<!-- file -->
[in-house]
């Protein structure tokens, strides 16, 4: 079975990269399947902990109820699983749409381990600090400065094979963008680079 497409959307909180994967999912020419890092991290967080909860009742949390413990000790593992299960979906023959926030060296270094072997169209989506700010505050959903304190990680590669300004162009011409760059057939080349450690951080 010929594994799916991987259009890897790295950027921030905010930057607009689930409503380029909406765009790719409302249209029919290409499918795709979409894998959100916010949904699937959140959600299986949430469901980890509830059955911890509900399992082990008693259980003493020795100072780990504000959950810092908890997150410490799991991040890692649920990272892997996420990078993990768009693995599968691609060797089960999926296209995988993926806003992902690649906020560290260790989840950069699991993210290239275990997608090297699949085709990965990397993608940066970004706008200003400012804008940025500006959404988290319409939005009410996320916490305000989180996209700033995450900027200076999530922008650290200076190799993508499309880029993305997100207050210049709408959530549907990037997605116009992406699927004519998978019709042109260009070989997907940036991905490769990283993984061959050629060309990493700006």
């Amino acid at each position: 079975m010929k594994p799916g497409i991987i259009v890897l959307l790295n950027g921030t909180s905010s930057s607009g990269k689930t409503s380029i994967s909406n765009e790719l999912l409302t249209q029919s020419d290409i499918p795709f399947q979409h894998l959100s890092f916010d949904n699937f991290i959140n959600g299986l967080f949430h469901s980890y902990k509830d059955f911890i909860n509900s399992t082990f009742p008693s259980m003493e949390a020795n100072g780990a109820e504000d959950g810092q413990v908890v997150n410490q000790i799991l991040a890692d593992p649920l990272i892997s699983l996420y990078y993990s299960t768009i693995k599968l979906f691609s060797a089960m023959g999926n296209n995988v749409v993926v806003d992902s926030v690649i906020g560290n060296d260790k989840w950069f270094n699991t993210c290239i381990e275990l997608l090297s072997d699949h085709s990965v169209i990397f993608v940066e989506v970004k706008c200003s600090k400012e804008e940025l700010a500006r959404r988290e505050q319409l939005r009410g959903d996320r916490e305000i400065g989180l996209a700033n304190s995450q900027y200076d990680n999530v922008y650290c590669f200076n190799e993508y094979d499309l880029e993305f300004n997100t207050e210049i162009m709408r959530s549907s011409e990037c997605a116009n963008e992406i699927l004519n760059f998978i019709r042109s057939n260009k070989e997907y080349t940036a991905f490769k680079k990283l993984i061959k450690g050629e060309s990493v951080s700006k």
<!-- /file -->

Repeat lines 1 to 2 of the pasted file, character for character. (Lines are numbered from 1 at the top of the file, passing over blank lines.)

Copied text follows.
[in-house]
């Protein structure tokens, strides 16, 4: 079975990269399947902990109820699983749409381990600090400065094979963008680079 497409959307909180994967999912020419890092991290967080909860009742949390413990000790593992299960979906023959926030060296270094072997169209989506700010505050959903304190990680590669300004162009011409760059057939080349450690951080 010929594994799916991987259009890897790295950027921030905010930057607009689930409503380029909406765009790719409302249209029919290409499918795709979409894998959100916010949904699937959140959600299986949430469901980890509830059955911890509900399992082990008693259980003493020795100072780990504000959950810092908890997150410490799991991040890692649920990272892997996420990078993990768009693995599968691609060797089960999926296209995988993926806003992902690649906020560290260790989840950069699991993210290239275990997608090297699949085709990965990397993608940066970004706008200003400012804008940025500006959404988290319409939005009410996320916490305000989180996209700033995450900027200076999530922008650290200076190799993508499309880029993305997100207050210049709408959530549907990037997605116009992406699927004519998978019709042109260009070989997907940036991905490769990283993984061959050629060309990493700006």